We had lots of equipment in the studio -- all sorts of weird stuff I would never use live. For amps, we had an old European Davoli, some '70s Marshalls, a Fender Twin, a Laney, and a few Oranges. For guitars, we had several '70s Gibson Les Pauls and doublenecks. But the main guitars used on the album were Manson's Ibanez Artist, a Les Paul, and a Jackson Randy Rhoads model from Twiggy's collection. Also, the second engineer had a great '70s Les Paul. It had such a great tone that it was used at one time or another on every song. For effects, we had all these old Foxx and Electro-Harmonix effects pedals from the '70s. We would just experiment with everything until we found the perfect sound. The actual performances didn't take long at all.

How did you record the acoustic sounds on "Lamb of God"?

I used a beat-up '52 Gibson acoustic, which I also used to record the parts on "The Fall of Adam" and "In the Shadow of the Valley of Death." For "Lamb of God," we miked the guitar in a very unusual way. There were about seven mics set up around me and then more mics set up around the guitar. There were so many mics that I couldn't move an inch. To make things even worse, they put this big blanket over me to deaden the sound. It was so hot under there that I was sweating and couldn't breathe. I knew I'd have to get the part right, or I was going to die if I had to keep doing it over. Luckily, I was able to cut the track quickly. In contrast to that experience, I recorded "The Fall of Adam" outside in the pouring rain. We did a lot of odd things to make all the parts sound very different -- even if we were using the same gear.

Did you use any alternate tunings?

I used a few open tunings for certain parts. In "Godeatgod" I used a very strange tuning -- [low to high] B, D, D, G, B, E, and for the intro of "The Fall Of Adam," I tuned [low to high] F, A, F, Ab, C, F. Having played in a lot of country bands, I've learned that alternate tunings sometimes sound better because the strings ring out on certain chords and produce a sweeter sound. I would figure something out, do the track, and then write down the tuning so I wouldn't forget it. When I play any of those songs that I recorded in open tunings onstage, I transpose them to standard tuning and make the best of it. I can't really switch guitars in the middle of a song.

How does your live rig differ from the gear you used in the studio?

My live rig is fairly simple compared to the pile of vintage gear we had in the studio. I use two Laney VH100 heads -- one is a backup -- and Laney 4x12 cabinets. They've proven to be extremely tough. The vintage stuff would never survive a live Manson show! He'll come over and smash my amps or light them on fire, and the Laneys just keep going. It's hilarious! I've also put all my pedals in rack drawers behind the stage, because on the last tour, Manson smashed up my pedalboard. And there's nothing more stressful than having your guitar sound snuffed out. For this tour, I'm using a Rocktron MIDI pedalboard, which is as tough as nails.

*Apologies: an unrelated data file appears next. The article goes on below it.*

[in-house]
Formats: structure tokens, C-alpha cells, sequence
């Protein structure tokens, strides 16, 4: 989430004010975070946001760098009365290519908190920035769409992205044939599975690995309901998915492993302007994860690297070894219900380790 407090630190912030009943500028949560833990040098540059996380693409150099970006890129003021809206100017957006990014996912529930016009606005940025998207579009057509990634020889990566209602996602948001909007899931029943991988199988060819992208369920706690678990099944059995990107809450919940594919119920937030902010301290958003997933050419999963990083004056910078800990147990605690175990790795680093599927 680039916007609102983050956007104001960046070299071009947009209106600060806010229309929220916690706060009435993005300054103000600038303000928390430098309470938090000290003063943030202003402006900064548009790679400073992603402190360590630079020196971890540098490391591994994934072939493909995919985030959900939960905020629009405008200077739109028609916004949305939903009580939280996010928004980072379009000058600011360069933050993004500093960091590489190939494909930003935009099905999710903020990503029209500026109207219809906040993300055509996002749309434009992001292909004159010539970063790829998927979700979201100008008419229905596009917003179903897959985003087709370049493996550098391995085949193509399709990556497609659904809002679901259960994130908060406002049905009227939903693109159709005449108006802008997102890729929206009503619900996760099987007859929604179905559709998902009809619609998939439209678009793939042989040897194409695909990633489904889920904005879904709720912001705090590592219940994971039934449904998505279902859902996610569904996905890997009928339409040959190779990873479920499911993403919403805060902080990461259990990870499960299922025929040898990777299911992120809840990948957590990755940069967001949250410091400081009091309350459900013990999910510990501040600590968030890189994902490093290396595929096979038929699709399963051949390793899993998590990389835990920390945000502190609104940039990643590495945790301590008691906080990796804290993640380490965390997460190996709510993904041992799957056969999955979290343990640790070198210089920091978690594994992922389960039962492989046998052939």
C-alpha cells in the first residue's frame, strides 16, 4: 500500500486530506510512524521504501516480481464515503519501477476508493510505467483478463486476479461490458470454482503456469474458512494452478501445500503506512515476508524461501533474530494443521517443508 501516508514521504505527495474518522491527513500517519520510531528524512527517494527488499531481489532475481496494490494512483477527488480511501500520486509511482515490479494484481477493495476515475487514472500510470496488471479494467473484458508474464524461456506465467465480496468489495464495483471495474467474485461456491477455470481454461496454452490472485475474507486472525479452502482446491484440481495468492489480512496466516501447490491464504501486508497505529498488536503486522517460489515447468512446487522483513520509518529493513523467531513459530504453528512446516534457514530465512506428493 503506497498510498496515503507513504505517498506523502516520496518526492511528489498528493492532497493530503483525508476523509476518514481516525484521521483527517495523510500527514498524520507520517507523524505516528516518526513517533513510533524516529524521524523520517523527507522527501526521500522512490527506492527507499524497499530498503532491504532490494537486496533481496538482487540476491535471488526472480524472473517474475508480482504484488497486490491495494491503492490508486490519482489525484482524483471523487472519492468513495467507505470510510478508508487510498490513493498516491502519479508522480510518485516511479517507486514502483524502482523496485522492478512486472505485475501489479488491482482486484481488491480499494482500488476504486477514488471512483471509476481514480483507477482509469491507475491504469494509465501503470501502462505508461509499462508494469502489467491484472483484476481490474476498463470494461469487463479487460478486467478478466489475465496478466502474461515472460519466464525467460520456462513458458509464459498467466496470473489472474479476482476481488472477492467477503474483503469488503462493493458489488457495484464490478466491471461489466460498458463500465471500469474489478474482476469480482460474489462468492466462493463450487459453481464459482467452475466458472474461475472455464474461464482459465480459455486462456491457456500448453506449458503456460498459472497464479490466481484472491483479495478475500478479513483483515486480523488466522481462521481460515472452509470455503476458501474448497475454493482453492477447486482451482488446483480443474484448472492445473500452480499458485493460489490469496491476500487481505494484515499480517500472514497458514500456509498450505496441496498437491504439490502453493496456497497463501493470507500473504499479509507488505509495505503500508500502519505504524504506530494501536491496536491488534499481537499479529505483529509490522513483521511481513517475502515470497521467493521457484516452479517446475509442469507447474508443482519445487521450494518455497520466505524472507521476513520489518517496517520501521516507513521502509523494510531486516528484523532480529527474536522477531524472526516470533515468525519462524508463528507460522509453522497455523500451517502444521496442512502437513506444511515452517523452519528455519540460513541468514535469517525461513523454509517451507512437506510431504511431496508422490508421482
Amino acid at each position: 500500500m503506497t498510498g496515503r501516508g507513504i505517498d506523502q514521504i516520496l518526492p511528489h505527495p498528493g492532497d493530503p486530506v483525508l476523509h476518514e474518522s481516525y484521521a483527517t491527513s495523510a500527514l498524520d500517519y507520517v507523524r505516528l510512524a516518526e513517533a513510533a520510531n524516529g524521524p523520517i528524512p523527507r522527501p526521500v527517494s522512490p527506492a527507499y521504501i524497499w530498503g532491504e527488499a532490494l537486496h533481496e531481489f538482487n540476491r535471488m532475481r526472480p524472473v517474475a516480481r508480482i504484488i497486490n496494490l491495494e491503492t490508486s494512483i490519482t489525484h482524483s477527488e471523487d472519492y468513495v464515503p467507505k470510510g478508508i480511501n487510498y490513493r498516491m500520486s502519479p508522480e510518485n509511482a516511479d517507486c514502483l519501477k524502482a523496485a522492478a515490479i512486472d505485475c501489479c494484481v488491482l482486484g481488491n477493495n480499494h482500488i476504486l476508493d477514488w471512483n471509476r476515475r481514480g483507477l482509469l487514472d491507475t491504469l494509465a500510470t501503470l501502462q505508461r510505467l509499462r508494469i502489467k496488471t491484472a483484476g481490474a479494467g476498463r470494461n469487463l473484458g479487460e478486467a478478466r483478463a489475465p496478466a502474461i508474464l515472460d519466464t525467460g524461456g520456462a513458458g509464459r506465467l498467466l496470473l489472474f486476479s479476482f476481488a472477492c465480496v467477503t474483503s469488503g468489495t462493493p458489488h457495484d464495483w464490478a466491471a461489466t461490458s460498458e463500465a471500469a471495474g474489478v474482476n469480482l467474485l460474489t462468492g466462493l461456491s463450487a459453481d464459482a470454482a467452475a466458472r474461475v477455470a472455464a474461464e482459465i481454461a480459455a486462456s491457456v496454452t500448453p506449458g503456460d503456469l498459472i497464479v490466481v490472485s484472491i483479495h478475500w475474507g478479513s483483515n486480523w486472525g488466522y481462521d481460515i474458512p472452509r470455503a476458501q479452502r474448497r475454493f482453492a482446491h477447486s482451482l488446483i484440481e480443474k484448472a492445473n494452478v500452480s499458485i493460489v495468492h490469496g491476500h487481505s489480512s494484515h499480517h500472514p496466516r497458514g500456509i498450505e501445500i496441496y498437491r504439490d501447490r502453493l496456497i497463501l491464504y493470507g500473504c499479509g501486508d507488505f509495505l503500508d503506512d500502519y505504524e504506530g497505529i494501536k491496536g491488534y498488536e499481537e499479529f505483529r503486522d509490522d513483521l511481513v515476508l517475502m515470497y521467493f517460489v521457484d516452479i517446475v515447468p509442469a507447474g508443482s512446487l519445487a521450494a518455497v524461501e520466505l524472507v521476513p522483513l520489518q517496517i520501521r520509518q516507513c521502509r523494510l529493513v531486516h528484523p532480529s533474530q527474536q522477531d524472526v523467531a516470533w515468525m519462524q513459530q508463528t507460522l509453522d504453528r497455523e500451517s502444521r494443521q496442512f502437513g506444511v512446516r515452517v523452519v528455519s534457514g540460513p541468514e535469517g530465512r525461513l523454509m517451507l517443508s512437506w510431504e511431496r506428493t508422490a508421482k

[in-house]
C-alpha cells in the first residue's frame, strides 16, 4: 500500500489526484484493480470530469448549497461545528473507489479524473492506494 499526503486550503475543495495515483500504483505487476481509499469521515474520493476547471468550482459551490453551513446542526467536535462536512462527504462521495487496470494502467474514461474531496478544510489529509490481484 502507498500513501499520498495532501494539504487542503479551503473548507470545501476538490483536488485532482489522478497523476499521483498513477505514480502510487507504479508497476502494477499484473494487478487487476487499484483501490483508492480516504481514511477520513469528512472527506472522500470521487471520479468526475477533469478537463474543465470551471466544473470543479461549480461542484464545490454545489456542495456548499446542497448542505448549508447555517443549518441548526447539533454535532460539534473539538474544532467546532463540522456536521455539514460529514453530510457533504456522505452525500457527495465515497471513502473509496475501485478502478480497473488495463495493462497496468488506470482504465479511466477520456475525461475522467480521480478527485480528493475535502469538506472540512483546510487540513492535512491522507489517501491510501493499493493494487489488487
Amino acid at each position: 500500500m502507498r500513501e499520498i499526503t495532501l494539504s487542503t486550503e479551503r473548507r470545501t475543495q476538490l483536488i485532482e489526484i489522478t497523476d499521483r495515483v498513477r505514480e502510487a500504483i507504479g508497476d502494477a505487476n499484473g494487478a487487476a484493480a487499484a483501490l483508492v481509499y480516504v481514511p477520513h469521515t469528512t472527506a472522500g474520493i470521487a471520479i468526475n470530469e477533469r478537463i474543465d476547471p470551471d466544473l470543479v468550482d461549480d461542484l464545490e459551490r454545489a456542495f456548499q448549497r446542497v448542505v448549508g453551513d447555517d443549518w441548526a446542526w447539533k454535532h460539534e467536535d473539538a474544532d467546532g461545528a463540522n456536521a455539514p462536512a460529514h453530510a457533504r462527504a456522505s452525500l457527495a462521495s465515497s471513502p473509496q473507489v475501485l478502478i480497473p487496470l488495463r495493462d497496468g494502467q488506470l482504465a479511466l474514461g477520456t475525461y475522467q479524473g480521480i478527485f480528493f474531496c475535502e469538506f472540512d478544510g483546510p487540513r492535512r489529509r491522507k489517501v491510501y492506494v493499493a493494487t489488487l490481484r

In the pedal rack, I have a Boss Super Overdrive, an Ibanez Smash Box, a Boss Chorus, an Ibanez Chorus/Flanger -- which was the most used pedal on Holy Wood -- set for a very warbly sound, a Guyatone Tremolo and Wah-Rocker, a prototype Ibanez Lo-Fi pedal, a Guyatone Phaser, an Ibanez digital delay, a Line 6 delay, and a Dunlop wah and a volume pedal.

How do you set your amp's tone controls for live shows?

I go for a very light distortion and a real deep, bassy tone. I set the gain around 3, the volume around 6, bass on 10, middle on 4, and treble on 8. I always change the tone slightly for every arena or hall because they all sound different. I'm also using a Palmer direct system -- instead of miking the cabinets -- so when Manson trashes the stage, I don't have to worry about mics going down and cutting out my guitar sound.

What guitars do you take on the road?

I'm always changing guitars during the show, so I bring a lot of them on tour. My main guitar is an Ibanez AX. It's a great guitar with a very full tone. I have four of those and backups for everything else. I'm also using an Ibanez Iceman and three Les Pauls -- a tobacco sunburst Standard, a black three-pickup Custom, and a cherry sunburst Standard. For acoustic parts I use a Taylor 914, but for the times when I have to switch between electric and acoustic sounds during the same song, I use an Ibanez RG electric with a piezo system.

How do you like your guitars set up?

I like the action very low because I have a very light touch. I never break strings. I use D'Addario .009s on most of the Ibanez guitars, and .010s on the three-pickup Les Paul. I've got .011s on one of the Ibanez guitars that's tuned down to C#. I also adjust my guitar strap higher up -- like a jazz guy would play. It makes a big difference in your hand position if the guitar isn't hanging below your waist. Some guys can play that way, but I can't.

What things have you learned that have helped you become a better musician?

One thing you have to understand is that the tone is in your fingers. Page, Van Halen, Hendrix -- their sound is in the way they fret notes and pick. Also, when I was younger and I saw Rush or early Who, I could hear each instrument very well, and the band didn't sound like a bunch of noise -- that inspired the kind of sound I want. It's really important to me that the audience can hear every note. My rhythm guitar tone is very clean, and, for solos, I'll click on a heavier distortion, but I make sure the sound isn't muddy. If you ever go to a Manson show, you'll hear every little squeak my guitar makes.

What goals have you set for the future?

Who knows what will come in the future, but when I'm much older, you may be flipping through the channels one Saturday night and see me playing at the Grand Ole Opry. And Manson will probably be there, too -- throwing water bottles at me!